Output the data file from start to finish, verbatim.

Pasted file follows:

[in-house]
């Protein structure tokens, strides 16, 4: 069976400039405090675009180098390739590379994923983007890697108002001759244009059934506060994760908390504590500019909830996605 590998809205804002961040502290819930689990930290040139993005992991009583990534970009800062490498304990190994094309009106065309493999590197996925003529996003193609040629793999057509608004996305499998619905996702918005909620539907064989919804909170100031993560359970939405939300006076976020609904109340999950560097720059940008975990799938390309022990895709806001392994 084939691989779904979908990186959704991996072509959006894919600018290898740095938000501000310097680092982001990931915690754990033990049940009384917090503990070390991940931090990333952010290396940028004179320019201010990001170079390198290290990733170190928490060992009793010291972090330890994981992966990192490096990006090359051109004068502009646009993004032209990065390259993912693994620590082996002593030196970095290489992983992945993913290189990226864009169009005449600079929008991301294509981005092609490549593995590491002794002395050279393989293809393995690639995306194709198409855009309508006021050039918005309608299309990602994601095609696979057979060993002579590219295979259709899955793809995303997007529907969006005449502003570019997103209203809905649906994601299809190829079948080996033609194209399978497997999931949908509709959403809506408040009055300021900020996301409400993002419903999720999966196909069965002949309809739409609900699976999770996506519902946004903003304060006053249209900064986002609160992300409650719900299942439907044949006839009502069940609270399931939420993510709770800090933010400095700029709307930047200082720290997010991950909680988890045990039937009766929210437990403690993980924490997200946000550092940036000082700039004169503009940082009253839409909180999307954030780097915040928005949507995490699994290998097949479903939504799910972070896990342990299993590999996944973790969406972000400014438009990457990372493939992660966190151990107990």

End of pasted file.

[in-house]
């Protein structure tokens, strides 16, 4: 069976400039405090675009180098390739590379994923983007890697108002001759244009059934506060994760908390504590500019909830996605 590998809205804002961040502290819930689990930290040139993005992991009583990534970009800062490498304990190994094309009106065309493999590197996925003529996003193609040629793999057509608004996305499998619905996702918005909620539907064989919804909170100031993560359970939405939300006076976020609904109340999950560097720059940008975990799938390309022990895709806001392994 084939691989779904979908990186959704991996072509959006894919600018290898740095938000501000310097680092982001990931915690754990033990049940009384917090503990070390991940931090990333952010290396940028004179320019201010990001170079390198290290990733170190928490060992009793010291972090330890994981992966990192490096990006090359051109004068502009646009993004032209990065390259993912693994620590082996002593030196970095290489992983992945993913290189990226864009169009005449600079929008991301294509981005092609490549593995590491002794002395050279393989293809393995690639995306194709198409855009309508006021050039918005309608299309990602994601095609696979057979060993002579590219295979259709899955793809995303997007529907969006005449502003570019997103209203809905649906994601299809190829079948080996033609194209399978497997999931949908509709959403809506408040009055300021900020996301409400993002419903999720999966196909069965002949309809739409609900699976999770996506519902946004903003304060006053249209900064986002609160992300409650719900299942439907044949006839009502069940609270399931939420993510709770800090933010400095700029709307930047200082720290997010991950909680988890045990039937009766929210437990403690993980924490997200946000550092940036000082700039004169503009940082009253839409909180999307954030780097915040928005949507995490699994290998097949479903939504799910972070896990342990299993590999996944973790969406972000400014438009990457990372493939992660966190151990107990």